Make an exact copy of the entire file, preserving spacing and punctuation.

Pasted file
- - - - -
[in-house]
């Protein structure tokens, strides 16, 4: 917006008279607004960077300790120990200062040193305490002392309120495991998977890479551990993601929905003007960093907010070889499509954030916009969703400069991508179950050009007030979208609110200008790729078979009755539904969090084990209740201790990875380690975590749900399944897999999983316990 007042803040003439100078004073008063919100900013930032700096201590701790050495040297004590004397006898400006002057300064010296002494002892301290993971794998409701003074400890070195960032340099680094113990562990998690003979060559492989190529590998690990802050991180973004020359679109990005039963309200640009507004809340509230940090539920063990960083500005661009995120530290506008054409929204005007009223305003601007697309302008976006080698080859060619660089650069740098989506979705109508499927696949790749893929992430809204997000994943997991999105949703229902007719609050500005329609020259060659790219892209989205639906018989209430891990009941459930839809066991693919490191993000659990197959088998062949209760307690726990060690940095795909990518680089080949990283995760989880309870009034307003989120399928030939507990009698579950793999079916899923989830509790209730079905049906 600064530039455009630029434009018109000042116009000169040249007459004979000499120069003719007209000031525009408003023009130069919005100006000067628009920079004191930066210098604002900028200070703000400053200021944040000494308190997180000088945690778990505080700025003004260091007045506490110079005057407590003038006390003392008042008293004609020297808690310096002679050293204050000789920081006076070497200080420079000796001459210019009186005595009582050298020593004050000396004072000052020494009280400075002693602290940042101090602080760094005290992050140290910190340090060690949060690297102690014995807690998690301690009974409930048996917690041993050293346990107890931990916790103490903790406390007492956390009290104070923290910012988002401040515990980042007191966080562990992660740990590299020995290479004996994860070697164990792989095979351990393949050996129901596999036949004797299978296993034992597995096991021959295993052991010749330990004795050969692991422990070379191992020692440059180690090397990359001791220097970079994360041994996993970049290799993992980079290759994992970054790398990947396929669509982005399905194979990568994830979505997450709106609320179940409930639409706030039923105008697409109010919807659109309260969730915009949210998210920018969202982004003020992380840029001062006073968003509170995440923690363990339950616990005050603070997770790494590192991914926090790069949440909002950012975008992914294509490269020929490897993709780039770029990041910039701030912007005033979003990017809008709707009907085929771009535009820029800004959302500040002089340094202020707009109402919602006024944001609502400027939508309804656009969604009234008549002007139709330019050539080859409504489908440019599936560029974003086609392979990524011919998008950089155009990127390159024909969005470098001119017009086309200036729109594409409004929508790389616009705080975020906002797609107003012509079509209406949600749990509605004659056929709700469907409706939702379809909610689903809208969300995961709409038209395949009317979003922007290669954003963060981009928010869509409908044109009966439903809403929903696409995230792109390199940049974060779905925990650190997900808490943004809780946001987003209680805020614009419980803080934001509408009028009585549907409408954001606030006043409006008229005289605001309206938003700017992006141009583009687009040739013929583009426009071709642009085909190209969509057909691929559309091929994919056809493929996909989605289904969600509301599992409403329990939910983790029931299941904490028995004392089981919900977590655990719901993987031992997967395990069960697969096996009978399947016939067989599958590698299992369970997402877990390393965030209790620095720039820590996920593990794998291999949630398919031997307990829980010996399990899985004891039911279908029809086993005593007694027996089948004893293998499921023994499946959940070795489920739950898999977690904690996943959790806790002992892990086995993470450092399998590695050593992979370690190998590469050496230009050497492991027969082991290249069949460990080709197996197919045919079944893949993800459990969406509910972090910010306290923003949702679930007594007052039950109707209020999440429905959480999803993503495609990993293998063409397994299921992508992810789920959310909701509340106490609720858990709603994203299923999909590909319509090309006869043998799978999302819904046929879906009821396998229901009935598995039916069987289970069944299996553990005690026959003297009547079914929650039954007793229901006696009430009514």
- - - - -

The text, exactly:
[in-house]
């Protein structure tokens, strides 16, 4: 917006008279607004960077300790120990200062040193305490002392309120495991998977890479551990993601929905003007960093907010070889499509954030916009969703400069991508179950050009007030979208609110200008790729078979009755539904969090084990209740201790990875380690975590749900399944897999999983316990 007042803040003439100078004073008063919100900013930032700096201590701790050495040297004590004397006898400006002057300064010296002494002892301290993971794998409701003074400890070195960032340099680094113990562990998690003979060559492989190529590998690990802050991180973004020359679109990005039963309200640009507004809340509230940090539920063990960083500005661009995120530290506008054409929204005007009223305003601007697309302008976006080698080859060619660089650069740098989506979705109508499927696949790749893929992430809204997000994943997991999105949703229902007719609050500005329609020259060659790219892209989205639906018989209430891990009941459930839809066991693919490191993000659990197959088998062949209760307690726990060690940095795909990518680089080949990283995760989880309870009034307003989120399928030939507990009698579950793999079916899923989830509790209730079905049906 600064530039455009630029434009018109000042116009000169040249007459004979000499120069003719007209000031525009408003023009130069919005100006000067628009920079004191930066210098604002900028200070703000400053200021944040000494308190997180000088945690778990505080700025003004260091007045506490110079005057407590003038006390003392008042008293004609020297808690310096002679050293204050000789920081006076070497200080420079000796001459210019009186005595009582050298020593004050000396004072000052020494009280400075002693602290940042101090602080760094005290992050140290910190340090060690949060690297102690014995807690998690301690009974409930048996917690041993050293346990107890931990916790103490903790406390007492956390009290104070923290910012988002401040515990980042007191966080562990992660740990590299020995290479004996994860070697164990792989095979351990393949050996129901596999036949004797299978296993034992597995096991021959295993052991010749330990004795050969692991422990070379191992020692440059180690090397990359001791220097970079994360041994996993970049290799993992980079290759994992970054790398990947396929669509982005399905194979990568994830979505997450709106609320179940409930639409706030039923105008697409109010919807659109309260969730915009949210998210920018969202982004003020992380840029001062006073968003509170995440923690363990339950616990005050603070997770790494590192991914926090790069949440909002950012975008992914294509490269020929490897993709780039770029990041910039701030912007005033979003990017809008709707009907085929771009535009820029800004959302500040002089340094202020707009109402919602006024944001609502400027939508309804656009969604009234008549002007139709330019050539080859409504489908440019599936560029974003086609392979990524011919998008950089155009990127390159024909969005470098001119017009086309200036729109594409409004929508790389616009705080975020906002797609107003012509079509209406949600749990509605004659056929709700469907409706939702379809909610689903809208969300995961709409038209395949009317979003922007290669954003963060981009928010869509409908044109009966439903809403929903696409995230792109390199940049974060779905925990650190997900808490943004809780946001987003209680805020614009419980803080934001509408009028009585549907409408954001606030006043409006008229005289605001309206938003700017992006141009583009687009040739013929583009426009071709642009085909190209969509057909691929559309091929994919056809493929996909989605289904969600509301599992409403329990939910983790029931299941904490028995004392089981919900977590655990719901993987031992997967395990069960697969096996009978399947016939067989599958590698299992369970997402877990390393965030209790620095720039820590996920593990794998291999949630398919031997307990829980010996399990899985004891039911279908029809086993005593007694027996089948004893293998499921023994499946959940070795489920739950898999977690904690996943959790806790002992892990086995993470450092399998590695050593992979370690190998590469050496230009050497492991027969082991290249069949460990080709197996197919045919079944893949993800459990969406509910972090910010306290923003949702679930007594007052039950109707209020999440429905959480999803993503495609990993293998063409397994299921992508992810789920959310909701509340106490609720858990709603994203299923999909590909319509090309006869043998799978999302819904046929879906009821396998229901009935598995039916069987289970069944299996553990005690026959003297009547079914929650039954007793229901006696009430009514």